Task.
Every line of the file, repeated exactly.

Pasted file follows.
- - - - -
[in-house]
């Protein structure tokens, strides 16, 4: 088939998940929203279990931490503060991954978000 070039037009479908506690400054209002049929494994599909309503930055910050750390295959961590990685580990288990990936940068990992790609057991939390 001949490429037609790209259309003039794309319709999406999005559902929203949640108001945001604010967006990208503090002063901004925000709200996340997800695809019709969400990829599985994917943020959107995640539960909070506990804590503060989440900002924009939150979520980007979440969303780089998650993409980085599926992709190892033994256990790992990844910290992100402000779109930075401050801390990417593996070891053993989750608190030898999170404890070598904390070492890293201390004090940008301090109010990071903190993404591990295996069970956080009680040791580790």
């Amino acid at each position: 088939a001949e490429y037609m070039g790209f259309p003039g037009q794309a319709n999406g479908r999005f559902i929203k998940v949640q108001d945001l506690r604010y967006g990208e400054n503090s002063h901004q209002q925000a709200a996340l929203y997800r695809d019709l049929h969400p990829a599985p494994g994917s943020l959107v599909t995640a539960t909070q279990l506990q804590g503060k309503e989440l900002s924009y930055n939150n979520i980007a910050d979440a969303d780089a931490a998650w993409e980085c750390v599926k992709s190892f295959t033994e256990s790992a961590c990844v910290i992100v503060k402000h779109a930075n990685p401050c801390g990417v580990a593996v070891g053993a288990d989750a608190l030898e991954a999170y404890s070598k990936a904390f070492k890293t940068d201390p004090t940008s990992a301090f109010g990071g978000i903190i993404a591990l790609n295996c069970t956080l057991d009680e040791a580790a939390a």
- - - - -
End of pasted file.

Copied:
[in-house]
């Protein structure tokens, strides 16, 4: 088939998940929203279990931490503060991954978000 070039037009479908506690400054209002049929494994599909309503930055910050750390295959961590990685580990288990990936940068990992790609057991939390 001949490429037609790209259309003039794309319709999406999005559902929203949640108001945001604010967006990208503090002063901004925000709200996340997800695809019709969400990829599985994917943020959107995640539960909070506990804590503060989440900002924009939150979520980007979440969303780089998650993409980085599926992709190892033994256990790992990844910290992100402000779109930075401050801390990417593996070891053993989750608190030898999170404890070598904390070492890293201390004090940008301090109010990071903190993404591990295996069970956080009680040791580790």
């Amino acid at each position: 088939a001949e490429y037609m070039g790209f259309p003039g037009q794309a319709n999406g479908r999005f559902i929203k998940v949640q108001d945001l506690r604010y967006g990208e400054n503090s002063h901004q209002q925000a709200a996340l929203y997800r695809d019709l049929h969400p990829a599985p494994g994917s943020l959107v599909t995640a539960t909070q279990l506990q804590g503060k309503e989440l900002s924009y930055n939150n979520i980007a910050d979440a969303d780089a931490a998650w993409e980085c750390v599926k992709s190892f295959t033994e256990s790992a961590c990844v910290i992100v503060k402000h779109a930075n990685p401050c801390g990417v580990a593996v070891g053993a288990d989750a608190l030898e991954a999170y404890s070598k990936a904390f070492k890293t940068d201390p004090t940008s990992a301090f109010g990071g978000i903190i993404a591990l790609n295996c069970t956080l057991d009680e040791a580790a939390a």